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Electronics => Electronics => Topic started by: Admin on July 24, 2007, 02:05:53 PM

Title: mosfet . . . source on ground is better?
Post by: Admin on July 24, 2007, 02:05:53 PM
So Im hooking up a MOSFET and my coworker insists Im crazy . . .

Anyway, I have it hooked up this way:

6V - mosfet - motors - ground

But my coworker cant figure out why it even works this way . . . he says it should be:

6V - motors - mosfet - ground

The gate on the MOSFET is attached to a I/O pin on my uC.

So . . . the question is which way is better and why? Im sure it has something to do with the internal physics of the MOSFET which I never fully understood . . .
Title: Re: mosfet . . . source on ground is better?
Post by: sturnfie on July 24, 2007, 04:57:27 PM
Well, the point of a MOSFET is to allow you to use an applied voltage to control a current.

I can see benefits of hooking co-workers way (Power -> component -> MOSFET -> Ground) simply due to having a direct sink on the other side of the MOSFET (since this is really what you are trying to control, the closed path to ground). 

If you do it your way (Power -> MOSFET -> component -> ground), it acts on the same principle (applied voltage allows the current to transverse the MOSFET to a sink), you are "grounding" into a component.  If the component "breaks" and that arm develops an impedance higher than the Gate connection (where you apply your voltage to control it), you *will* fry the MOSFET.

Title: Re: mosfet . . . source on ground is better?
Post by: paulstreats on July 24, 2007, 05:14:34 PM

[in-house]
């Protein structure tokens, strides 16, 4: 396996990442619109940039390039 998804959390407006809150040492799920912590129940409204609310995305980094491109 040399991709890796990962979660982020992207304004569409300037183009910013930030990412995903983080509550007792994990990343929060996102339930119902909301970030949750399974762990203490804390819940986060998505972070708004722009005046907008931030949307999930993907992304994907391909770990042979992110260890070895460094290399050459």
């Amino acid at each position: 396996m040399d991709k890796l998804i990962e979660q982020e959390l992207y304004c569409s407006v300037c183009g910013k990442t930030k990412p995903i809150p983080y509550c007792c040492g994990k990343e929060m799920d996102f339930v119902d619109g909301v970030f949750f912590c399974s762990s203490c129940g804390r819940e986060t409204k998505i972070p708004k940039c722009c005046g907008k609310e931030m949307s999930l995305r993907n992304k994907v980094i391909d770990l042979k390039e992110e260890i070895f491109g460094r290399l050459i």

It could be due to electron / conventional charge flow.

Electrons travel from the negative to the positive. (electrons are negative and are attracted to their opposite).

Conventional current flows from the positive to the negative.

When the gate of the mosfet is open, the current flows from the drain to the source.

Conversley, the electrons actually travel from the source to the gate.

By putting the mosfet last in the chain, i.e. closer to the negative, the mosfet is the first in line for electron flow(volts) from the source to the drain (making the mosfet always available for current flow). But it is last in line for the charge flow, and therefore current would be used up more from the actuators etc.. which are first in line from the flow of the current, so if theres less current available to go through the mosfet, it wont get so hot so quickly.

see below:-

              >>>>>>>>>>Volts (electrons)>>>>>>>>>>>>>>

       Ground -> Mosfet -> Component -> Power
             <<<<<<<<<<conventional charge<<<<<<<<<<<<<

Also, If you use any voltage reducing components between the negative(ground) and the mosfet, it immediately reduces flow through the mosfet, and if this is reduced to an extent, the mosfet will not allow the flow of charge.

Title: Re: mosfet . . . source on ground is better?
Post by: Admin on July 25, 2007, 07:24:50 AM
On further thought, this all depends on if its a PNP or NPN MOSFET . . .